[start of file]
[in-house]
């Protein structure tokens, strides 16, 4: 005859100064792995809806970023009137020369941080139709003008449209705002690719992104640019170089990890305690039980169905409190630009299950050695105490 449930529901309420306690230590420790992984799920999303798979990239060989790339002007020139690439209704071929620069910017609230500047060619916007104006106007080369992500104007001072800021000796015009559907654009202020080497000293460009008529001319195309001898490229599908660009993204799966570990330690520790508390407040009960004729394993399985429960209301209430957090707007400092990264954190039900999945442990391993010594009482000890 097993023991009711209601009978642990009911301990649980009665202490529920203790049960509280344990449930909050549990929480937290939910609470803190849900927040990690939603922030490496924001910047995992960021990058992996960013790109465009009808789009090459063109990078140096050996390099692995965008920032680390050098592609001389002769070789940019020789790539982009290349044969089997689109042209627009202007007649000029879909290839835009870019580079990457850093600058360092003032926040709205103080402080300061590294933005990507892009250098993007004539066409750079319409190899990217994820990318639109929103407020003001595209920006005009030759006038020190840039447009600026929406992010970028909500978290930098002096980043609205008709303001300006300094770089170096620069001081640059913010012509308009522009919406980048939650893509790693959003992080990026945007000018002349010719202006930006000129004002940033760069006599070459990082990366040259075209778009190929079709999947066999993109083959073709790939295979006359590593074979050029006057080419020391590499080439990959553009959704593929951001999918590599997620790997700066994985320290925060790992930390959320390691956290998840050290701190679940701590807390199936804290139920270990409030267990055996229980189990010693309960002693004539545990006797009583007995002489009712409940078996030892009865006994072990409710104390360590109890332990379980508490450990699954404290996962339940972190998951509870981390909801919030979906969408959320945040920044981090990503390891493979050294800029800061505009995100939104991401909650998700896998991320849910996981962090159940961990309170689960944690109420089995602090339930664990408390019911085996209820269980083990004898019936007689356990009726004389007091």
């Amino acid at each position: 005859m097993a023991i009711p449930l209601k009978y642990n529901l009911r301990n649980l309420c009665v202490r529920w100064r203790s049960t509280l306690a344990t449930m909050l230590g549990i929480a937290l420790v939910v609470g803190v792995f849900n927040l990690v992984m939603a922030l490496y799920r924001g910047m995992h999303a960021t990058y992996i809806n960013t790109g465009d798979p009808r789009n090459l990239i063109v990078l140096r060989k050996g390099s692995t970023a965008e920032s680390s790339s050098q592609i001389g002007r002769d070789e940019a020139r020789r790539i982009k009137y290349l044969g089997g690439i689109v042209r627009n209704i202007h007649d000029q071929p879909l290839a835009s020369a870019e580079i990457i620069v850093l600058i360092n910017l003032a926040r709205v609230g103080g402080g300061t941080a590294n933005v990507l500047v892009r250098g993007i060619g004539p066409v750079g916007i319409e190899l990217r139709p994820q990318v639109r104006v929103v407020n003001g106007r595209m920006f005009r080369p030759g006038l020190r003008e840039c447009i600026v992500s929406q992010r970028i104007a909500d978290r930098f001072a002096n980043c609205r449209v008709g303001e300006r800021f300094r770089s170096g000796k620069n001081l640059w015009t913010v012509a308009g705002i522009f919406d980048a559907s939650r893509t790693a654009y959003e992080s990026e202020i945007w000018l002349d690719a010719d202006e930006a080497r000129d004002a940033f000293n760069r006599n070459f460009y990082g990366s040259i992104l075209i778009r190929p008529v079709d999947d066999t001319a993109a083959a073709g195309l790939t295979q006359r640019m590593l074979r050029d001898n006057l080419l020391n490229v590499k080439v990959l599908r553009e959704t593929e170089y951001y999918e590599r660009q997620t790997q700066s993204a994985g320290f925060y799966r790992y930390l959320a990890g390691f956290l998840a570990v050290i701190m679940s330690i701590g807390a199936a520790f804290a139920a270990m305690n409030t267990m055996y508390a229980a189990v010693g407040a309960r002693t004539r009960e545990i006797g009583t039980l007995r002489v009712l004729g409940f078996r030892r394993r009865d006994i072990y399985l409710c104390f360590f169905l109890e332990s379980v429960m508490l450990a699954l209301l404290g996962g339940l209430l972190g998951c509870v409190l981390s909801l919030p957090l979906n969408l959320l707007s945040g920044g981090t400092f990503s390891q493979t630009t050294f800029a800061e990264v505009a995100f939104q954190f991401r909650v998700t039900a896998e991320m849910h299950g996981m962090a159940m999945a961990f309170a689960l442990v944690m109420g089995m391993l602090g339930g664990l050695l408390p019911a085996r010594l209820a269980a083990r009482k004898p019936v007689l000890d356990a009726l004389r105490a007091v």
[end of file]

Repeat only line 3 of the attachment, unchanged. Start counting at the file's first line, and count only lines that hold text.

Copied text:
């Amino acid at each position: 005859m097993a023991i009711p449930l209601k009978y642990n529901l009911r301990n649980l309420c009665v202490r529920w100064r203790s049960t509280l306690a344990t449930m909050l230590g549990i929480a937290l420790v939910v609470g803190v792995f849900n927040l990690v992984m939603a922030l490496y799920r924001g910047m995992h999303a960021t990058y992996i809806n960013t790109g465009d798979p009808r789009n090459l990239i063109v990078l140096r060989k050996g390099s692995t970023a965008e920032s680390s790339s050098q592609i001389g002007r002769d070789e940019a020139r020789r790539i982009k009137y290349l044969g089997g690439i689109v042209r627009n209704i202007h007649d000029q071929p879909l290839a835009s020369a870019e580079i990457i620069v850093l600058i360092n910017l003032a926040r709205v609230g103080g402080g300061t941080a590294n933005v990507l500047v892009r250098g993007i060619g004539p066409v750079g916007i319409e190899l990217r139709p994820q990318v639109r104006v929103v407020n003001g106007r595209m920006f005009r080369p030759g006038l020190r003008e840039c447009i600026v992500s929406q992010r970028i104007a909500d978290r930098f001072a002096n980043c609205r449209v008709g303001e300006r800021f300094r770089s170096g000796k620069n001081l640059w015009t913010v012509a308009g705002i522009f919406d980048a559907s939650r893509t790693a654009y959003e992080s990026e202020i945007w000018l002349d690719a010719d202006e930006a080497r000129d004002a940033f000293n760069r006599n070459f460009y990082g990366s040259i992104l075209i778009r190929p008529v079709d999947d066999t001319a993109a083959a073709g195309l790939t295979q006359r640019m590593l074979r050029d001898n006057l080419l020391n490229v590499k080439v990959l599908r553009e959704t593929e170089y951001y999918e590599r660009q997620t790997q700066s993204a994985g320290f925060y799966r790992y930390l959320a990890g390691f956290l998840a570990v050290i701190m679940s330690i701590g807390a199936a520790f804290a139920a270990m305690n409030t267990m055996y508390a229980a189990v010693g407040a309960r002693t004539r009960e545990i006797g009583t039980l007995r002489v009712l004729g409940f078996r030892r394993r009865d006994i072990y399985l409710c104390f360590f169905l109890e332990s379980v429960m508490l450990a699954l209301l404290g996962g339940l209430l972190g998951c509870v409190l981390s909801l919030p957090l979906n969408l959320l707007s945040g920044g981090t400092f990503s390891q493979t630009t050294f800029a800061e990264v505009a995100f939104q954190f991401r909650v998700t039900a896998e991320m849910h299950g996981m962090a159940m999945a961990f309170a689960l442990v944690m109420g089995m391993l602090g339930g664990l050695l408390p019911a085996r010594l209820a269980a083990r009482k004898p019936v007689l000890d356990a009726l004389r105490a007091v």